What is Binge Drinking? Assessing the Risks

For many, heavy drinking is just part of the culture in the United States. Alcoholic beverages are readily available in many social situations and celebrations, and drinking is a regular part of life for many in the country.

Research shows that the majority of adults in the United States drink alcohol at least occasionally. It’s common for people to unwind with a drink after work, grab a beer with friends on the weekend, or have a glass of wine or two at dinner.

But regularly drinking too much can cause severe harm to your short and long-term well-being. Binge drinking is one dangerous pattern of alcohol consumption that is risky in the short term and can have lasting impacts on your mental and physical health.

While many people associate binge drinking with frat houses and college parties, people over 35 account for over half of all binge drinking episodes in the country.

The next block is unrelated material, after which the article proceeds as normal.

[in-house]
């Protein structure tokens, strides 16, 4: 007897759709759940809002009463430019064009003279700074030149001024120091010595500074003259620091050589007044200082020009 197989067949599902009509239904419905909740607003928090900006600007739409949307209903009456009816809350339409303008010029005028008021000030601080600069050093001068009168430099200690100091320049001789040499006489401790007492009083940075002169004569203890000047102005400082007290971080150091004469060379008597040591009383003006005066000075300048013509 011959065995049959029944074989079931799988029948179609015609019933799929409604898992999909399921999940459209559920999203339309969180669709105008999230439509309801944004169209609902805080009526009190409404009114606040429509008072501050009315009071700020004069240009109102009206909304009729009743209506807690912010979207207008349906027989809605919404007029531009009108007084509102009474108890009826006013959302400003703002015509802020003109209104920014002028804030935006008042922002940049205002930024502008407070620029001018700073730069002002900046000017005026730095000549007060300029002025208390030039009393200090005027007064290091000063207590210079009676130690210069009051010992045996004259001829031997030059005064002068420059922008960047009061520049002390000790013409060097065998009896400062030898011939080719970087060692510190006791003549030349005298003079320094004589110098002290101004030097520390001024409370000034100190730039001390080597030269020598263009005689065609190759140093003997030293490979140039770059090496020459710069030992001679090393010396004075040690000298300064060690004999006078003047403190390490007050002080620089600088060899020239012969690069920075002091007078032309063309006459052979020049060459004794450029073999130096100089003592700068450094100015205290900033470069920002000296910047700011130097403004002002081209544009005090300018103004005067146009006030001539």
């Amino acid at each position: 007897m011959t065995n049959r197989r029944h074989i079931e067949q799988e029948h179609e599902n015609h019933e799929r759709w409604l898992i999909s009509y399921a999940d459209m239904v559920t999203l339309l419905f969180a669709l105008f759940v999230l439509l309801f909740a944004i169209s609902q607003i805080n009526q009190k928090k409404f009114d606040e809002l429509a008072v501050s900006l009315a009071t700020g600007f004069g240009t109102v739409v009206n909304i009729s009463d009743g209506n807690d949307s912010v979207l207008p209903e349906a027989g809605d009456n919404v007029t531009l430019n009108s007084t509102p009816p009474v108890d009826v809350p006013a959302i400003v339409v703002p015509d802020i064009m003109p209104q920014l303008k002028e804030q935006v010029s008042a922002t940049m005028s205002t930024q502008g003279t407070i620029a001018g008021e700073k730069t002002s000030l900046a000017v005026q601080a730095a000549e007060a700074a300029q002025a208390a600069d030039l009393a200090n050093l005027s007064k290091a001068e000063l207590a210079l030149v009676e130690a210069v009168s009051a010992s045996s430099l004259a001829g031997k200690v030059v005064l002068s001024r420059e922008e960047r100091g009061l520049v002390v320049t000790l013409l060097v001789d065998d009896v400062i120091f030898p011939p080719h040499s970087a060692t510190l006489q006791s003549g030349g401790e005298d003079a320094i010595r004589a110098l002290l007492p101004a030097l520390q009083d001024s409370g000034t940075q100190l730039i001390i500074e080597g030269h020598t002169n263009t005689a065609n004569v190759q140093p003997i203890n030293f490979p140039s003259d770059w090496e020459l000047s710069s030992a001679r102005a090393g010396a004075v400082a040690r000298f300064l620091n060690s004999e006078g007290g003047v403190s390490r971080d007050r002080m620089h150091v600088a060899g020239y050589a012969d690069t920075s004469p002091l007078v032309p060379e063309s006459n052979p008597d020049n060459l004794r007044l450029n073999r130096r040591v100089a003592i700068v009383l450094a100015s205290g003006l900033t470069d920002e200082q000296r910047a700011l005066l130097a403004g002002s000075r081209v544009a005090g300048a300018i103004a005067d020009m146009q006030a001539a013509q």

Binge drinking is a form of alcohol abuse. There are often complex, underlying causes for alcohol abuse, including genetic predisposition, peer pressure, or emotional or physical pain that is too much to handle. And while some may imagine that binge drinking isn’t as harmful as regular heavy drinking, it can be very dangerous and may require professional treatment.

This article will explore what binge drinking is, the risks of binge drinking, and how to identify and treat an alcohol use disorder. Reach out to the specialists at The Best Treatment now for information about our comprehensive alcohol abuse treatment programs or to find support at any stage of your recovery.

What is Binge Drinking?